Mind Over Body
The Nap and The PillsI was feeling exhausted a couple hours after chapel and games, so I made my way to the bunkhouse. Miranda caught up with me, out of breath. “What happened to you?” I wondered.
“Nothing, let’s just go to bed.”
“Mkay…” I didn't argue.
After climbing up the two flights of stairs that seemed like twenty, I pulled the thick dolphin blanket off of my bed and plopped it in her bed. I sat on the floor Indian style as I took my pill.
“You better take those
“I really don’t care, we’ll do it tomorrow. Plus you have that Claritin that you’ve been taking. Last time I checked, you didn’t get those from the nurse.”
“Kay let’s go to bed.” She said sort of quietly.
I scooted into her bed and threw three blankets on top of us. I was ready to sweat that cold out.
About 30 minuets later, I woke up to the rush of girls coming into the room.
“Ugh. What a great nap.” I complained. Our bunk row was right in front of the door, and everyone who came in could see that we were trying to sleep, but they didn’t care. Pretty soon the noise died down, and we got back to sleeping.
“You guys are gonna miss electives, come on!”
“What are you talking about?” I asked Miss Terri, who had ripped the blankets off of Miranda and me, and was currently shaking us. “We’ve only been asleep for a few minutes. Electives aren’t for a couple of hours.”
Miranda looked at her phone. “Dude we’ve been asleep for three hours! Let’s go get ready.” She said seriously.
“Naw, hold on I just want a few more minutes.”
A few more minutes turned into a few more hours. I missed electives. I missed chapel. I woke up to a room of silence. Miranda was still asleep next to me. I looked out the window. The sun was setting. I rolled Miranda over and poked her shoulder until she woke up.
“Hmmm… where is everybody?” She grumbled.
“At chapel. Get your Claritin, we’re going to take our medicine to the nurse.”
We walked in our slippers and pajama pants to the nurse’s house. I knocked three times.
“Come in!” She called. I opened the door and padded into the house.
“Hi, we came to give you these pills.”
“When did you arrive at camp?” She asked without looking at me. Miranda nudged me in the side.
“Uhmm, Monday afternoon, Ma’am.”
“Oh, so I’m assuming you just got these meds. You picked them up during chapel?” She glared at me above her glasses that were on the tip of her nose. I shuffled my feet.
“Um, no I got them yesterday, I just didn’t turn them in.” I bit my lip. Of course Miranda just stood there, staring at the floor. To my surprise, the nurse winked at me and took the small red box of pills.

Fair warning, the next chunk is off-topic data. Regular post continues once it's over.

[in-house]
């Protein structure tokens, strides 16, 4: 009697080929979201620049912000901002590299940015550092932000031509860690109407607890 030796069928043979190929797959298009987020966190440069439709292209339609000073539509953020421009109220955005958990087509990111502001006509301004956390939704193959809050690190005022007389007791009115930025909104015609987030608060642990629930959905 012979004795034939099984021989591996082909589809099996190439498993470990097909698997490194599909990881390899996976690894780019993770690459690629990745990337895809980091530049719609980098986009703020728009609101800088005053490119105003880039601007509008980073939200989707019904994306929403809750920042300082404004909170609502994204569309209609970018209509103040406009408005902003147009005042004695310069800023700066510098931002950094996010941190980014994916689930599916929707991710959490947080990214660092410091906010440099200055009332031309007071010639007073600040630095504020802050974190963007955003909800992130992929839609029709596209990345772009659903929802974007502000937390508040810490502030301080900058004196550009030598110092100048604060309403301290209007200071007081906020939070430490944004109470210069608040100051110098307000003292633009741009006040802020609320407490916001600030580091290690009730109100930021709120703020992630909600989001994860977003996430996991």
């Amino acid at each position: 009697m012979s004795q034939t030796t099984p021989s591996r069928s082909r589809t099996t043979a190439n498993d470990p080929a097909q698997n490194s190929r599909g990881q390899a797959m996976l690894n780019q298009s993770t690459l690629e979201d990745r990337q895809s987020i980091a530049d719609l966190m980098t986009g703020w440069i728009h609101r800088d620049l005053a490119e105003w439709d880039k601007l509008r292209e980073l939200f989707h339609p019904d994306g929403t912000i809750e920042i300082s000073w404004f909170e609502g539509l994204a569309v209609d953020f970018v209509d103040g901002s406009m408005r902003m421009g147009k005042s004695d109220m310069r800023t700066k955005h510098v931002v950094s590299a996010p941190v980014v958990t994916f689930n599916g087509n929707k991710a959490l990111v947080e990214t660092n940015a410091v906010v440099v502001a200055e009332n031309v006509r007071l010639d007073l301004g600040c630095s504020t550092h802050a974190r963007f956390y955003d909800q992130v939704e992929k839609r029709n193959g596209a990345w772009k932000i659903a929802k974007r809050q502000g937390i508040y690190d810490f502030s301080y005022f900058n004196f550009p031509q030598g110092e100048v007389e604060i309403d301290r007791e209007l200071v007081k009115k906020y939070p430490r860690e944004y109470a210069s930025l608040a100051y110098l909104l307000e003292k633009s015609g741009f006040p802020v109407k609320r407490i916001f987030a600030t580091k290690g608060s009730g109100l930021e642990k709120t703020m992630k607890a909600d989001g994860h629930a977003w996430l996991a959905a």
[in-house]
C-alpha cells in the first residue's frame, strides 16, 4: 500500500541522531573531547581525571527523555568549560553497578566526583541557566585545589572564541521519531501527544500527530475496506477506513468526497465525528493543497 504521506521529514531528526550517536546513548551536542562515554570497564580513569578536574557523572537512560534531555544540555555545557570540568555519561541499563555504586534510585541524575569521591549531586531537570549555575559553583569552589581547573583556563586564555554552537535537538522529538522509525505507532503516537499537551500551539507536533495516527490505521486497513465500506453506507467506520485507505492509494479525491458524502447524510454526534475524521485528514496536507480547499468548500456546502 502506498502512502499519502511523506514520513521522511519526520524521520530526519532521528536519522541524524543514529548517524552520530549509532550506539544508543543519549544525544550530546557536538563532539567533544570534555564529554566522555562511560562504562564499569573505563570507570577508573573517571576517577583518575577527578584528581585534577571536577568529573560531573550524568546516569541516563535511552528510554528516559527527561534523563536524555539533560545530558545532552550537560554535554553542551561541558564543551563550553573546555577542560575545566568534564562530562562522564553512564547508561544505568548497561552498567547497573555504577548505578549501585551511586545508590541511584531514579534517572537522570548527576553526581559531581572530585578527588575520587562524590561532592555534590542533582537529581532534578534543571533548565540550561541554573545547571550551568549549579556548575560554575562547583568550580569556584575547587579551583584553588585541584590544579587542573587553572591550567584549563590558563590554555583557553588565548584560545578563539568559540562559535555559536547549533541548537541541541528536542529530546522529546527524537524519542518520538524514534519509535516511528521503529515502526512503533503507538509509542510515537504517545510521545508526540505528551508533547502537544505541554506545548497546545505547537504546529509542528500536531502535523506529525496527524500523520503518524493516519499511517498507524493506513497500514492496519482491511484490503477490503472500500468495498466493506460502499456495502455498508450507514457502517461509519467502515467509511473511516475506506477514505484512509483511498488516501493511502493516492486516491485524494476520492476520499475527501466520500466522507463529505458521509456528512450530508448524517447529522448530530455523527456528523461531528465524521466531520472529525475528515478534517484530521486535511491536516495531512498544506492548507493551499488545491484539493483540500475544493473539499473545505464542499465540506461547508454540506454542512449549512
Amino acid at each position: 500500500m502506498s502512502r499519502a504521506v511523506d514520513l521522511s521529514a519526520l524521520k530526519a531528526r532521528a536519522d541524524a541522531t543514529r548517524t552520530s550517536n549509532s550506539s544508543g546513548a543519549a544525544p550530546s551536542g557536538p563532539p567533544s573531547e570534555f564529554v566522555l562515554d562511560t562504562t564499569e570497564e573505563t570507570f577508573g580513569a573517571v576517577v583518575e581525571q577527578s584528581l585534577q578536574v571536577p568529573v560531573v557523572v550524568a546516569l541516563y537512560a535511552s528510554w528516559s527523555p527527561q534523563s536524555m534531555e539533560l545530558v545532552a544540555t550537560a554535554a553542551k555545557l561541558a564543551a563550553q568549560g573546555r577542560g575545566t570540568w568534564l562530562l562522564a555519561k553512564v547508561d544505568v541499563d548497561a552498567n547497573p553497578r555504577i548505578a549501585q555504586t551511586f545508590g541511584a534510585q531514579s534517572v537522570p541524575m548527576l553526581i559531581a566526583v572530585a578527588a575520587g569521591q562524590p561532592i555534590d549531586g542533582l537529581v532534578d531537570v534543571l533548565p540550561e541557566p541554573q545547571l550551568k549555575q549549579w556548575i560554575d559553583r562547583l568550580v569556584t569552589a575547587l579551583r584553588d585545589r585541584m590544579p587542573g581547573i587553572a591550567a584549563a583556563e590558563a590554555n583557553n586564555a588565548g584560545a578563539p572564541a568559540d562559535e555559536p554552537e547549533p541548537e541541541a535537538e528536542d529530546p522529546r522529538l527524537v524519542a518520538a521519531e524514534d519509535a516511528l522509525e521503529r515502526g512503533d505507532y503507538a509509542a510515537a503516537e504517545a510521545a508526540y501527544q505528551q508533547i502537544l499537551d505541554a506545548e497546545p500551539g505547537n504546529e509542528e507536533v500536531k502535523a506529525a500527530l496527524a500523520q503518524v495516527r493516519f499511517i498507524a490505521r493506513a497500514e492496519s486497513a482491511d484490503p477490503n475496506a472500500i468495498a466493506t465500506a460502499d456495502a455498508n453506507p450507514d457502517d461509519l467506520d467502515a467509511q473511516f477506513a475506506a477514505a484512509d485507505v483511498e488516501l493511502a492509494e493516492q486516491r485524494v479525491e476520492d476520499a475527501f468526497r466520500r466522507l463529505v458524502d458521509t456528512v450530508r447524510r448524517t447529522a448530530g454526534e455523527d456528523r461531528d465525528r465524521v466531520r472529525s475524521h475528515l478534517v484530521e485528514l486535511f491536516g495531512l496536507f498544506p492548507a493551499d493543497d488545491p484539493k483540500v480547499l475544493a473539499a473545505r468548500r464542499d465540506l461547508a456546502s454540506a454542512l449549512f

“It’s fine, better late than never, right?”
“Yep,” I said kind of quietly “better late than never.” I sniffled.
She looked up from her page she was writing on. “Do you have a name?”
“Oh, I’m Annalea Schutz, that’s A-N-N-A-L-E-A next word, S-C-H-U-T-Z. Oh and I’m in the bunkhouse.” She took all the info down on a small card that she put in a brown paper bag. She slid the pill box into the bag and put the bag in a cupboard with a lock on it. She stretched some pink tinted rubber gloves over her freshly washed hands.
“Open.” I stood there like an idiot, thinking about when Miranda asked me when the last time I brushed my teeth was.
“Um, you mean my mouth?” I was stalling.
“Yeah, doesn’t your throat hurt?”
“Well, um, yeah.” Miranda just laughed. I glared at her, then opened my mouth. She sprayed some gross blue-green stuff on the back of my throat.
“Just wait a minute. It will make your throat numb, and you’ll want more when it wears off.”
“Oh, okay well thanks.”
“Mhm, and be sure to visit me in four hours for your next pill.”
“But wait, four hours from now is 12:00 o’clock. Will you be up?”
“Yep, it’s my job.”
“Well okay, we’ll be off, then.” We started to walk out the door, when I remembered Miranda still had her Claritin.
“Wait! You have allergy meds, Miranda. Better take em’ in.”
“No way, I was embarrassed enough just watching you turn yours in late.”
“So? It’s your turn, buddy.” I winked. She groaned.
“Fine.” She mumbled.
“We walked back into the kitchen.
“Um, excuse me, but my friend still has some Claritin.”
“Ah, thought you could get away with it, huh?” She winked, and took the meds. She went through the same, embarrassing process with Miranda that she did with me. We left the nurse with numb throats and smiling faces. We walked the long way to the bunkhouse, because the nurse said we need more exercise.
“I’m just done being sick. And I’m not skipping chapel anymore. But yeah like, I’m done being sick. I’m DONE.” What I said may not have made any sense, but it pretty much changed my whole camp experience.